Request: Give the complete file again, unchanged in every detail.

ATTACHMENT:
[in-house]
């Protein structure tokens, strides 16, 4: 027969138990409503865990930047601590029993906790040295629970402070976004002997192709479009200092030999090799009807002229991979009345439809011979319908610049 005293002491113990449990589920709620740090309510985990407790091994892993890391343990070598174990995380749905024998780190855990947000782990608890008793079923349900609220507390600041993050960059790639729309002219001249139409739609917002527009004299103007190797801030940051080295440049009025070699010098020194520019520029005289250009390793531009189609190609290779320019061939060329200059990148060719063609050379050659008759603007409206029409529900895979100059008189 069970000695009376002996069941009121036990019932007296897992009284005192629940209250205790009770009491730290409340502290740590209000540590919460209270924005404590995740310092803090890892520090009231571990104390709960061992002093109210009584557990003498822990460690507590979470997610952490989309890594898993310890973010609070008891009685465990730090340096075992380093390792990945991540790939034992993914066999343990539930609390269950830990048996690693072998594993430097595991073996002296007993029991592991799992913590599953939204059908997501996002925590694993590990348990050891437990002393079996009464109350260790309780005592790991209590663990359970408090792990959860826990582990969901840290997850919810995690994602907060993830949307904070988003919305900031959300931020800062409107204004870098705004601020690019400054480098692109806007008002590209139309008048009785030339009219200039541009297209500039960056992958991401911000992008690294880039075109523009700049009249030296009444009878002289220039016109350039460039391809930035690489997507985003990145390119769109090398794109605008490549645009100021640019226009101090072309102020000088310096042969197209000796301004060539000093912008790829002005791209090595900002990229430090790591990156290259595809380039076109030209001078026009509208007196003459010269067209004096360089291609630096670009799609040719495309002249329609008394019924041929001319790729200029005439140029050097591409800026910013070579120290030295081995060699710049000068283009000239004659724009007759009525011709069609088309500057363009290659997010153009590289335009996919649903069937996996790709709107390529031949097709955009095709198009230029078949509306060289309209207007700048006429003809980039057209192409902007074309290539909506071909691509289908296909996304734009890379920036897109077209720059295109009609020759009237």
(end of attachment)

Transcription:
[in-house]
């Protein structure tokens, strides 16, 4: 027969138990409503865990930047601590029993906790040295629970402070976004002997192709479009200092030999090799009807002229991979009345439809011979319908610049 005293002491113990449990589920709620740090309510985990407790091994892993890391343990070598174990995380749905024998780190855990947000782990608890008793079923349900609220507390600041993050960059790639729309002219001249139409739609917002527009004299103007190797801030940051080295440049009025070699010098020194520019520029005289250009390793531009189609190609290779320019061939060329200059990148060719063609050379050659008759603007409206029409529900895979100059008189 069970000695009376002996069941009121036990019932007296897992009284005192629940209250205790009770009491730290409340502290740590209000540590919460209270924005404590995740310092803090890892520090009231571990104390709960061992002093109210009584557990003498822990460690507590979470997610952490989309890594898993310890973010609070008891009685465990730090340096075992380093390792990945991540790939034992993914066999343990539930609390269950830990048996690693072998594993430097595991073996002296007993029991592991799992913590599953939204059908997501996002925590694993590990348990050891437990002393079996009464109350260790309780005592790991209590663990359970408090792990959860826990582990969901840290997850919810995690994602907060993830949307904070988003919305900031959300931020800062409107204004870098705004601020690019400054480098692109806007008002590209139309008048009785030339009219200039541009297209500039960056992958991401911000992008690294880039075109523009700049009249030296009444009878002289220039016109350039460039391809930035690489997507985003990145390119769109090398794109605008490549645009100021640019226009101090072309102020000088310096042969197209000796301004060539000093912008790829002005791209090595900002990229430090790591990156290259595809380039076109030209001078026009509208007196003459010269067209004096360089291609630096670009799609040719495309002249329609008394019924041929001319790729200029005439140029050097591409800026910013070579120290030295081995060699710049000068283009000239004659724009007759009525011709069609088309500057363009290659997010153009590289335009996919649903069937996996790709709107390529031949097709955009095709198009230029078949509306060289309209207007700048006429003809980039057209192409902007074309290539909506071909691509289908296909996304734009890379920036897109077209720059295109009609020759009237």